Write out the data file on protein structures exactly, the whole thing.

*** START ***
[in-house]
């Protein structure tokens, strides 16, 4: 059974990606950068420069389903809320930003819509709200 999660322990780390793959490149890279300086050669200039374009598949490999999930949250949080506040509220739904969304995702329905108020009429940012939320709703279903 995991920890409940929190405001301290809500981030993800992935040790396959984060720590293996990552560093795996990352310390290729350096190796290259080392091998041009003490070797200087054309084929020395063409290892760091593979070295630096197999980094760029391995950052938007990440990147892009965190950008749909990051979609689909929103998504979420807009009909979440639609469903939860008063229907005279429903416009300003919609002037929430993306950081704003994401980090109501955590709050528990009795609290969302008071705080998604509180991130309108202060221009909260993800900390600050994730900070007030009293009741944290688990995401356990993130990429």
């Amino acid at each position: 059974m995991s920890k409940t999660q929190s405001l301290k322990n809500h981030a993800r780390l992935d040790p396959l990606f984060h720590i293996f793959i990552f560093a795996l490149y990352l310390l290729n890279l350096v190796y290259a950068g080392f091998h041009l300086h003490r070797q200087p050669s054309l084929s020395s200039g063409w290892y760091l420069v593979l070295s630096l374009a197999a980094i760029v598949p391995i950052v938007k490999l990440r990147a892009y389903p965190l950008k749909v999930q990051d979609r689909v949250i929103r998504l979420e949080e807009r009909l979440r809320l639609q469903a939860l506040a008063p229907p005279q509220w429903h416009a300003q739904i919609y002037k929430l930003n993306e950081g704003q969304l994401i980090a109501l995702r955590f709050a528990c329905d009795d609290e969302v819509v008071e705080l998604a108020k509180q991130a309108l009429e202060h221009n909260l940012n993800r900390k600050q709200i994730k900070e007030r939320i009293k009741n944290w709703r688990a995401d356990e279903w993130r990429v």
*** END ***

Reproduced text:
[in-house]
């Protein structure tokens, strides 16, 4: 059974990606950068420069389903809320930003819509709200 999660322990780390793959490149890279300086050669200039374009598949490999999930949250949080506040509220739904969304995702329905108020009429940012939320709703279903 995991920890409940929190405001301290809500981030993800992935040790396959984060720590293996990552560093795996990352310390290729350096190796290259080392091998041009003490070797200087054309084929020395063409290892760091593979070295630096197999980094760029391995950052938007990440990147892009965190950008749909990051979609689909929103998504979420807009009909979440639609469903939860008063229907005279429903416009300003919609002037929430993306950081704003994401980090109501955590709050528990009795609290969302008071705080998604509180991130309108202060221009909260993800900390600050994730900070007030009293009741944290688990995401356990993130990429």
């Amino acid at each position: 059974m995991s920890k409940t999660q929190s405001l301290k322990n809500h981030a993800r780390l992935d040790p396959l990606f984060h720590i293996f793959i990552f560093a795996l490149y990352l310390l290729n890279l350096v190796y290259a950068g080392f091998h041009l300086h003490r070797q200087p050669s054309l084929s020395s200039g063409w290892y760091l420069v593979l070295s630096l374009a197999a980094i760029v598949p391995i950052v938007k490999l990440r990147a892009y389903p965190l950008k749909v999930q990051d979609r689909v949250i929103r998504l979420e949080e807009r009909l979440r809320l639609q469903a939860l506040a008063p229907p005279q509220w429903h416009a300003q739904i919609y002037k929430l930003n993306e950081g704003q969304l994401i980090a109501l995702r955590f709050a528990c329905d009795d609290e969302v819509v008071e705080l998604a108020k509180q991130a309108l009429e202060h221009n909260l940012n993800r900390k600050q709200i994730k900070e007030r939320i009293k009741n944290w709703r688990a995401d356990e279903w993130r990429v």